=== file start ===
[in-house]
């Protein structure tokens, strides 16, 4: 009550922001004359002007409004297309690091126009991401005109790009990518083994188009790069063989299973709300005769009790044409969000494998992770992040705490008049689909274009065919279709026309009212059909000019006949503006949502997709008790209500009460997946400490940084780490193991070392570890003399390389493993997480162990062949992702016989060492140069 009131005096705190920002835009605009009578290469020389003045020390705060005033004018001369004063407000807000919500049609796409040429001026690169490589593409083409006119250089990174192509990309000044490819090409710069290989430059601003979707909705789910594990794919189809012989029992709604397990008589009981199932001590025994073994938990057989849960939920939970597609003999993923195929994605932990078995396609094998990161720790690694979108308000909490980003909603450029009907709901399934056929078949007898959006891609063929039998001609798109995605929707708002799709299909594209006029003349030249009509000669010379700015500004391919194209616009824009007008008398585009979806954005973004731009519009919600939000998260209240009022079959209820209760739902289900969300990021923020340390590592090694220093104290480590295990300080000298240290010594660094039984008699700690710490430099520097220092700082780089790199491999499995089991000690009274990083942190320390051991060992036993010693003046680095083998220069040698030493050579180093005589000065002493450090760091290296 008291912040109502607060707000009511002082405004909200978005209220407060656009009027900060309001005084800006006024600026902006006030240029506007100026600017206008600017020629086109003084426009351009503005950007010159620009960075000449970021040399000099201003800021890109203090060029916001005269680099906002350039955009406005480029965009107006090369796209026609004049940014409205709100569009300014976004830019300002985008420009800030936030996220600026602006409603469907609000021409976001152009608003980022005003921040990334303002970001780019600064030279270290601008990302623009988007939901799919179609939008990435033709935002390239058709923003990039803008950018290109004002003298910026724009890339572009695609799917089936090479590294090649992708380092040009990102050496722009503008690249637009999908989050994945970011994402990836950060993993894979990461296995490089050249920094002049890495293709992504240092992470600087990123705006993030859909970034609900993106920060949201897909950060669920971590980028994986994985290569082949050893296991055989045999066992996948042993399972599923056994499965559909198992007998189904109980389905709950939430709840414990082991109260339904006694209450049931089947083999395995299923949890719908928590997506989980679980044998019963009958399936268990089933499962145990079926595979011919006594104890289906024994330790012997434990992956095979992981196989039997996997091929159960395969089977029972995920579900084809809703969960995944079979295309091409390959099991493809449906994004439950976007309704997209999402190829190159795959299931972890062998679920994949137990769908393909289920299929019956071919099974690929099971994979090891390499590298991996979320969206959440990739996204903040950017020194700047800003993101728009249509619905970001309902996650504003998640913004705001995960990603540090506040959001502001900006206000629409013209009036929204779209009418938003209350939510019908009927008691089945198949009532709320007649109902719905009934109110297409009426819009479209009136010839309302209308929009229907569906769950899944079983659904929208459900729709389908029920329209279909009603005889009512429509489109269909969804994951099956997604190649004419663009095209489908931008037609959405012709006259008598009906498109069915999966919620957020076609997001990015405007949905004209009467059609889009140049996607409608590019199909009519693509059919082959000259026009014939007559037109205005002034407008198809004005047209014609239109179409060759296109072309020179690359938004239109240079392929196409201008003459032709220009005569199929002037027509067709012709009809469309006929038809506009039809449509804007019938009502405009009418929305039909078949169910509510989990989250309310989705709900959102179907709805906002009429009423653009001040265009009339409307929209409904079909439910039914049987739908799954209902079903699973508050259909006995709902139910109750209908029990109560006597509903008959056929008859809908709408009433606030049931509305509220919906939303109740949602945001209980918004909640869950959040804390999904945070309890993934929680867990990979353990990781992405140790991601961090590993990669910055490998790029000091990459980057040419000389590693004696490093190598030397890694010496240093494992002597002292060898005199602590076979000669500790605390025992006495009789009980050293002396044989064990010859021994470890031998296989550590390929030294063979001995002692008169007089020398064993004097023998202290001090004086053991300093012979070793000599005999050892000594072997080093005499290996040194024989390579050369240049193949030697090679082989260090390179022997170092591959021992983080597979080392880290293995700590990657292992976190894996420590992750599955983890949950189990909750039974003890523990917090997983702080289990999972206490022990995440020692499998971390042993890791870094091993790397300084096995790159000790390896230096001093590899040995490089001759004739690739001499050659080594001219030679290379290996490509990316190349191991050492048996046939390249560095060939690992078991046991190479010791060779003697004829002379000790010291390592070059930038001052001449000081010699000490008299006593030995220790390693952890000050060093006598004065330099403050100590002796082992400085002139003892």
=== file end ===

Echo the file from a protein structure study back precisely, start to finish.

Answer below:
[in-house]
């Protein structure tokens, strides 16, 4: 009550922001004359002007409004297309690091126009991401005109790009990518083994188009790069063989299973709300005769009790044409969000494998992770992040705490008049689909274009065919279709026309009212059909000019006949503006949502997709008790209500009460997946400490940084780490193991070392570890003399390389493993997480162990062949992702016989060492140069 009131005096705190920002835009605009009578290469020389003045020390705060005033004018001369004063407000807000919500049609796409040429001026690169490589593409083409006119250089990174192509990309000044490819090409710069290989430059601003979707909705789910594990794919189809012989029992709604397990008589009981199932001590025994073994938990057989849960939920939970597609003999993923195929994605932990078995396609094998990161720790690694979108308000909490980003909603450029009907709901399934056929078949007898959006891609063929039998001609798109995605929707708002799709299909594209006029003349030249009509000669010379700015500004391919194209616009824009007008008398585009979806954005973004731009519009919600939000998260209240009022079959209820209760739902289900969300990021923020340390590592090694220093104290480590295990300080000298240290010594660094039984008699700690710490430099520097220092700082780089790199491999499995089991000690009274990083942190320390051991060992036993010693003046680095083998220069040698030493050579180093005589000065002493450090760091290296 008291912040109502607060707000009511002082405004909200978005209220407060656009009027900060309001005084800006006024600026902006006030240029506007100026600017206008600017020629086109003084426009351009503005950007010159620009960075000449970021040399000099201003800021890109203090060029916001005269680099906002350039955009406005480029965009107006090369796209026609004049940014409205709100569009300014976004830019300002985008420009800030936030996220600026602006409603469907609000021409976001152009608003980022005003921040990334303002970001780019600064030279270290601008990302623009988007939901799919179609939008990435033709935002390239058709923003990039803008950018290109004002003298910026724009890339572009695609799917089936090479590294090649992708380092040009990102050496722009503008690249637009999908989050994945970011994402990836950060993993894979990461296995490089050249920094002049890495293709992504240092992470600087990123705006993030859909970034609900993106920060949201897909950060669920971590980028994986994985290569082949050893296991055989045999066992996948042993399972599923056994499965559909198992007998189904109980389905709950939430709840414990082991109260339904006694209450049931089947083999395995299923949890719908928590997506989980679980044998019963009958399936268990089933499962145990079926595979011919006594104890289906024994330790012997434990992956095979992981196989039997996997091929159960395969089977029972995920579900084809809703969960995944079979295309091409390959099991493809449906994004439950976007309704997209999402190829190159795959299931972890062998679920994949137990769908393909289920299929019956071919099974690929099971994979090891390499590298991996979320969206959440990739996204903040950017020194700047800003993101728009249509619905970001309902996650504003998640913004705001995960990603540090506040959001502001900006206000629409013209009036929204779209009418938003209350939510019908009927008691089945198949009532709320007649109902719905009934109110297409009426819009479209009136010839309302209308929009229907569906769950899944079983659904929208459900729709389908029920329209279909009603005889009512429509489109269909969804994951099956997604190649004419663009095209489908931008037609959405012709006259008598009906498109069915999966919620957020076609997001990015405007949905004209009467059609889009140049996607409608590019199909009519693509059919082959000259026009014939007559037109205005002034407008198809004005047209014609239109179409060759296109072309020179690359938004239109240079392929196409201008003459032709220009005569199929002037027509067709012709009809469309006929038809506009039809449509804007019938009502405009009418929305039909078949169910509510989990989250309310989705709900959102179907709805906002009429009423653009001040265009009339409307929209409904079909439910039914049987739908799954209902079903699973508050259909006995709902139910109750209908029990109560006597509903008959056929008859809908709408009433606030049931509305509220919906939303109740949602945001209980918004909640869950959040804390999904945070309890993934929680867990990979353990990781992405140790991601961090590993990669910055490998790029000091990459980057040419000389590693004696490093190598030397890694010496240093494992002597002292060898005199602590076979000669500790605390025992006495009789009980050293002396044989064990010859021994470890031998296989550590390929030294063979001995002692008169007089020398064993004097023998202290001090004086053991300093012979070793000599005999050892000594072997080093005499290996040194024989390579050369240049193949030697090679082989260090390179022997170092591959021992983080597979080392880290293995700590990657292992976190894996420590992750599955983890949950189990909750039974003890523990917090997983702080289990999972206490022990995440020692499998971390042993890791870094091993790397300084096995790159000790390896230096001093590899040995490089001759004739690739001499050659080594001219030679290379290996490509990316190349191991050492048996046939390249560095060939690992078991046991190479010791060779003697004829002379000790010291390592070059930038001052001449000081010699000490008299006593030995220790390693952890000050060093006598004065330099403050100590002796082992400085002139003892």